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2018 Budget To Focus On Agric, Industrialization   
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The Ministry of Finance has revealed that the 2018 Budget will focus primarily on agriculture and industrialization.

Deputy Minister of Finance in-charge of Budget, Abena Osei Asare, made this known on Friday in Accra at a stakeholders’ engagement on the 2018/2021 budget.

According to her, the Akufo-Addo-led administration would focus on massive industrialization and development of the agricultural sector in 2018.

The move, she said, seeks to address issues of high unemployment, particularly among the youth.

The 2018 budget is expected to be presented to Parliament in November 2017 to take effect from January, next year.

Sectors Outlook

The country’s agricultural sector has reportedly declined steadily in the last seven years in terms of its contribution to Gross Domestic Product.

A provisional data captured in 2016 budget released by the Ministry of Finance showed that the sector’s contribution to GDP in 2015 is estimated at 19%, as compared to the 21.5 percent recorded in 2014.

Despite a 3.6% growth target for the sector in 2015, provisional data by the Ghana Statistical Service (GSS) which was also captured in the 2016 Budget statement show the sector has only grown by 0.04%.

In 2014, the agricultural sector grew by 4.6% according to revised data by the GSS despite a 5.2% target for the year.

The industrial sector in the country has also seen a decline over the years, with many state industries facing collapse due in part to poor management.

Renewed Energy

But Minister of Finance, Ken Ofori-Atta, said government was poised to make agric more dynamic, indicating that the intention is to use agriculture as a catalyst for industrialization under the ‘One District, One Factory ‘policy of the ruling New Patriotic Party (NPP).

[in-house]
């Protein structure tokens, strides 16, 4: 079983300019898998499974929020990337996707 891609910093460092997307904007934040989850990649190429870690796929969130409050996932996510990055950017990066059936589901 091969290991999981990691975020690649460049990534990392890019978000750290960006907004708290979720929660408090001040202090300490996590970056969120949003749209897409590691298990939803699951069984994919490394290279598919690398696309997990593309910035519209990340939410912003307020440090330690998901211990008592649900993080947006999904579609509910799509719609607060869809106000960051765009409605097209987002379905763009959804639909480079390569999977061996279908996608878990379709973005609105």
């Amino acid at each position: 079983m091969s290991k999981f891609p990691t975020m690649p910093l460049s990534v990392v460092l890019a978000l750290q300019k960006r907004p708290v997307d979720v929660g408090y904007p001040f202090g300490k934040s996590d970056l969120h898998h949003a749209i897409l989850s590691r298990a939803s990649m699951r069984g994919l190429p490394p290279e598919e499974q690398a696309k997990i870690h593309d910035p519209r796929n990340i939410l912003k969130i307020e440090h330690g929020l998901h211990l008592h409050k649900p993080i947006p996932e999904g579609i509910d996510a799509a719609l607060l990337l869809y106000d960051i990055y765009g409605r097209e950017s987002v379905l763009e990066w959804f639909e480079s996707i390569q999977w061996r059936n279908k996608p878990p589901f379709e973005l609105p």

That, he said, may require the Agricultural Development Bank (adb) to revert to its core principle of supporting the agricultural sector instead of operating as a commercial bank.

Tax Cuts

Deputy Minister of Finance, Kwaku Kwarteng said government was still committed to honouring its 2016 manifesto pledges with respect to tax cuts.

He reiterated that government was able to cut some taxes in 2017 budget and shall do same in 2018 and the years ahead.

“We promised tax cuts in our manifesto, we have a mandate of four years. We have promised that we will deliver on all those tax cuts, but we have to be quick to add that we should be careful in order to manage these tax measures in such a way that they do not collapse the economy,” he told journalists on the sidelines of the stakeholders’ meeting.

He added that “We provided quite many tax reliefs in the 2017 budget, we will do some more in the 2018 budget statement.”


“The focus of the business community and the general public should not be too much on tax cuts, which have the potential to adversely affect the growth of the country’s economy.

“So we ask stakeholders to exercise patience, we would deliver on all the tax measures we promised them in our manifesto and in the 2017 budget,” Mr Kwarteng said.

The meeting, held under the theme: ‘Strengthening Partnership For Economic Growth and Development,’ was organized by the Ministry of Finance and GIZ to provide the platform for key stakeholders such as traditional rulers, market women, traders’ associations, engineers, civil society groups, religious leaders, journalists, among others, to make their inputs into the budget for 2018.

Commenting on the rationale of the meeting, Mr. Kwarteng said “we read the budget not for ourselves, but we do that for businesses and for Ghanaians and therefore it is important that before we do that we do have this kind of consultation with representatives of various stakeholders so that we prepare the budget bearing in mind things that are immediately of concern to them. But also these pre-budget engagements allow us to communicate some of the ideas we have for the 2018 budget,” he added.
Source: Daily Guide

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